I became a self-publisher in 1974, when I started Word Doctor Publications. In 2001, I turned to Print-on-Demand (POD) Publishing, better named POD Partnership Publishing.
I have now published four books this way, through iUniverse.com. I am glad I did so and pleased with results.
These books include my new biblical novel, "Abraham, The Dreamer - An Erotic and Sacred Love Story," new editions of two self-published books, retitled, "A Jewish Novel About Jesus," a spiritual self-help book, "Sparks of Spirit - How to Find Love and Meaning in Your Life 24 Hours a Day," and a contemporary comedy-drama (screenplay), "The Messiah of Midtown Park."
Why did I switch from independent- or self-publishing to partnership publishing? I have three reasons: occupational preference, economics, and longevity (book survival).
After 40 years of working for a living, I was free finally to choose what I wanted to do full-time and how I wanted to do it.
OCCUPATIONAL PREFERENCE: While I find everything about books fascinating, I realized that I truly prefer writing to publishing. I'm a writer. That's my passion. I decided to concentrate on writing.
ECONOMICS: The best thing about self-publishing is that it gives author total control. But economics of self- publishing are something else again. They are not as glowing as they often sound or as rosy as they are often painted. There is a great economic squeeze play that cuts deeply into profits. Take a book that sells for $14.95, for instance. A distributor or wholesaler requires a 50 percent discount, and more. That leaves you with $7.50 (rounded off). The printing cost can be anywhere from $2 to $3 a book. That leaves you with $4.50 a book. Out of this you may have to pay shipping costs (media rate is $1.42, for one pound or less, USPS). Then there are publicity, promotion and marketing expenses. You may even have to accept returns of books that didn't sell, for credit or refund. It takes skill to operate a profitable business. I preferred challenges of writing to challenges of business.
LONGEVITY: This is a very personal, subjective matter, an "author-thing." Writing, at its deepest level, has to do with making a statement about life, asserting one's identity, seeking immortality. Commercial publishing is about bottom line: Can book make money, preferably big money? If not, it does not get published. If it does get published, it is given three to nine months to succeed. If book does not make it within that time period, its life is over.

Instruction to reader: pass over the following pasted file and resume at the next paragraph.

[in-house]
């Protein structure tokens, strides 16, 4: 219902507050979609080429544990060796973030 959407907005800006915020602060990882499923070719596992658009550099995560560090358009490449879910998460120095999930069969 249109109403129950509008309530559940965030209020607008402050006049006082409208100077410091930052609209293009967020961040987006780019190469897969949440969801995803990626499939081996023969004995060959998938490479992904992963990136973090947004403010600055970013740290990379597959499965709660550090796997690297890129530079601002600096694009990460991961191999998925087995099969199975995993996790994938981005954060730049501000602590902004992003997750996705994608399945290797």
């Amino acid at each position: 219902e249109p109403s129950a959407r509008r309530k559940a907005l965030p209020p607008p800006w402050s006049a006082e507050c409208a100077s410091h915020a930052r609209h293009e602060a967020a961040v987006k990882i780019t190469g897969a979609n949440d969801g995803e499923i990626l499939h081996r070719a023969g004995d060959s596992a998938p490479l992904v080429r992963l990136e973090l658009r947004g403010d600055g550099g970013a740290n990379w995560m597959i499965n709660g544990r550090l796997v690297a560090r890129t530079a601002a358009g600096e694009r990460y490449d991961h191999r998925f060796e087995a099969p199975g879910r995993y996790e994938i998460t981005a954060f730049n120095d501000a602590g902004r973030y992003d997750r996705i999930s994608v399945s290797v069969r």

Self-publishing, on other hand, allows for a book's nurturing and longer lifespan . But when a company changes hands or goes out of business, a book's life may end.
That is where Print-on-Demand Partnership Publishing provides an ideal answer. The new digital technology eliminates need for costly inventory. A 300-page book can be printed, cover and all, in less than 30 seconds.
POD printing/publishing allows books to be kept alive virtually "forever." -It allows books to be discovered and rediscovered. -It allows one or many copies to be printed instantly, on demand. -It allows ongoing profits to be made, by all concerned. -It allows authors to take control of writing and marketing of their books, while publisher provides technical support and services -including printing, online bookstores, author websites, listings, order fulfillment, sales- and royalty- reports, and various forms of author support.
Years ago, vanity publishers existed to publish works of amateur writers at a high cost, paid for by writer. Few of their books were actually printed and even fewer sold. These books had little if any value and were generally shunned.
Some refer to today's POD publishing as vanity publishing, or, more politely, as subsidy publishing. True, decision to publish lies with author, not publisher. It involves a nominal fee, which means that anyone can get a book published, including amateur writers.
However, POD publishing attracts a great many professional writers, with excellent track records. POD-published books get picked up by commercial publishers. POD books also generate significant media attention.
When self-publishing movement began in 1960s and 1970s, self-publishers were often stigmatized as vanity publishers. Today, self-publishing is a major, economic force. Estimates vary as to actual number of independent publishers, from 25,000 and up, and from one-title firms to firms with 2,500 titles in print.
Why would professional writers go route of Print-on-Demand Partnership Publishing? There are several reasons: their book may have been turned down by their own commercial publisher; they may not have been able to find an agent or commercial publisher; or they may not have wanted to wait nearly two years it takes to get a book published by a commercial publisher, when they could get it published within two or three months through a POD publisher. (My third POD book was in print within three weeks, from time of submission!)
Here are some examples, for instance, of professional writers who have been published through iUniverse:
RIANE EISLER - whose non-fiction book, "The Chalice and Blade" sold 600,000 copies world-wide - published "The Gate" through iUniverse, a fictionalized, dramatic new memoir of her years growing up in pre-Castro Cuba after a narrow escape from Holocaust in Nazi Europe.